This is actually the easy bit. You might feel like an international trader as you bargain with the local manufacturers but the truth is that anyone can spend money.
You need an angle. There are some items which will always sell okay (clothes, silver rings, bindis) and there are others that will almost never sell (hammocks, precious stones, water pipes). Most things have been done to death and can now be bought wholesale back home cheaper than you’ll ever get them for.
Look in the shops before you go and get an idea of prices and what sells. Have a chat with shopkeepers who may end up buying your stuff and ask them what they might be interested in.
Keep on the lookout for fashions. About ten years ago silver snake bracelets from India could be taken back to Europe and sold for 7 times their value at a snap. Then sexy Hindu God t-shirts and tops were all the rage. Make the acquaintance of other road merchants and ask their advice.
Get to know what you’re buying. You don’t want to arrive home and find that all the clothes you bought won’t fit anyone. Or that the stones you bought were all fakes. In particular stay away from jewelry until you really know what you’re talking about. Hang around other jewelry heads and bring them tea.
If you have good taste and an artistic eye you can get your own designs made. This is a good long term way to go as you’re selling something that no one else is. In places like Bali everyone gets their own styles made up.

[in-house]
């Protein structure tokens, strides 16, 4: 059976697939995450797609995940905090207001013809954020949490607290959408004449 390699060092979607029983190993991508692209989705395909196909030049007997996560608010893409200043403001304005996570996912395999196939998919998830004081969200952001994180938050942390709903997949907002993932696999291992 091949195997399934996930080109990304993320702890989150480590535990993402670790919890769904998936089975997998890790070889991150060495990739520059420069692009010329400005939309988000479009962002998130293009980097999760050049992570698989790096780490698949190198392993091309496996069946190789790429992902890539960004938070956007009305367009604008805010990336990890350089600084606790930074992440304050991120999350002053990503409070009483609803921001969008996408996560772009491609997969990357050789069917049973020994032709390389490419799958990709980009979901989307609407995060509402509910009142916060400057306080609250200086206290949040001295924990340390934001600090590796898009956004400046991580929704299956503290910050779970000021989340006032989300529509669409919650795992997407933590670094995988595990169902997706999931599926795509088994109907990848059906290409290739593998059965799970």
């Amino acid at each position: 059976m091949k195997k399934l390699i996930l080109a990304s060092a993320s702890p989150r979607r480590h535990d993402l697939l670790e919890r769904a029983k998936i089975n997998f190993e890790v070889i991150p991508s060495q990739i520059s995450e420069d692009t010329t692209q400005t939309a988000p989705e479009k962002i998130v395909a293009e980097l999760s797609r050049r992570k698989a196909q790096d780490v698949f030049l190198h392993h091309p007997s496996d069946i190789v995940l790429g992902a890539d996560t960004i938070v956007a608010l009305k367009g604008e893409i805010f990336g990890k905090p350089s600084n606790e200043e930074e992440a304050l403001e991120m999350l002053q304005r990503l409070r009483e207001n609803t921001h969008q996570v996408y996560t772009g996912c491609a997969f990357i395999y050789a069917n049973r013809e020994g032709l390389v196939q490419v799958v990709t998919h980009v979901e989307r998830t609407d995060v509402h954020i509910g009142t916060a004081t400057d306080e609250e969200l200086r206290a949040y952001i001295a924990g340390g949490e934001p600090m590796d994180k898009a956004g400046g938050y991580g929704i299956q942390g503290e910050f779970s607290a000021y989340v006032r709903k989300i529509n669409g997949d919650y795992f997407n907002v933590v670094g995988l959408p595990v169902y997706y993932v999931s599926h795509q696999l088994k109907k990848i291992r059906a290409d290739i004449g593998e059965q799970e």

When you actually decide to buy something don’t get too chummy with the manufacturer/shopkeeper. He won’t give you a better price just because you’re nice to him. Be respectful but don’t believe any of the pained faces they put on as you drive the price down. They’ve seen suckers like you come and go all their lives.
Depending on where you are you’ll need to check the quality of what you buy. Silver in Thailand is almost always good; anything made in India is guaranteed to be 50% crap. They’ll replace the faulty items and half of those will be falling apart at the seams. Patience is the real commodity you need lots of here.
It’s good to support family businesses and local industries as much as possible. You don’t want to be buying stuff made in sweatshops by 8 year olds making a banana an hour. Do your best to find out where your stock comes from.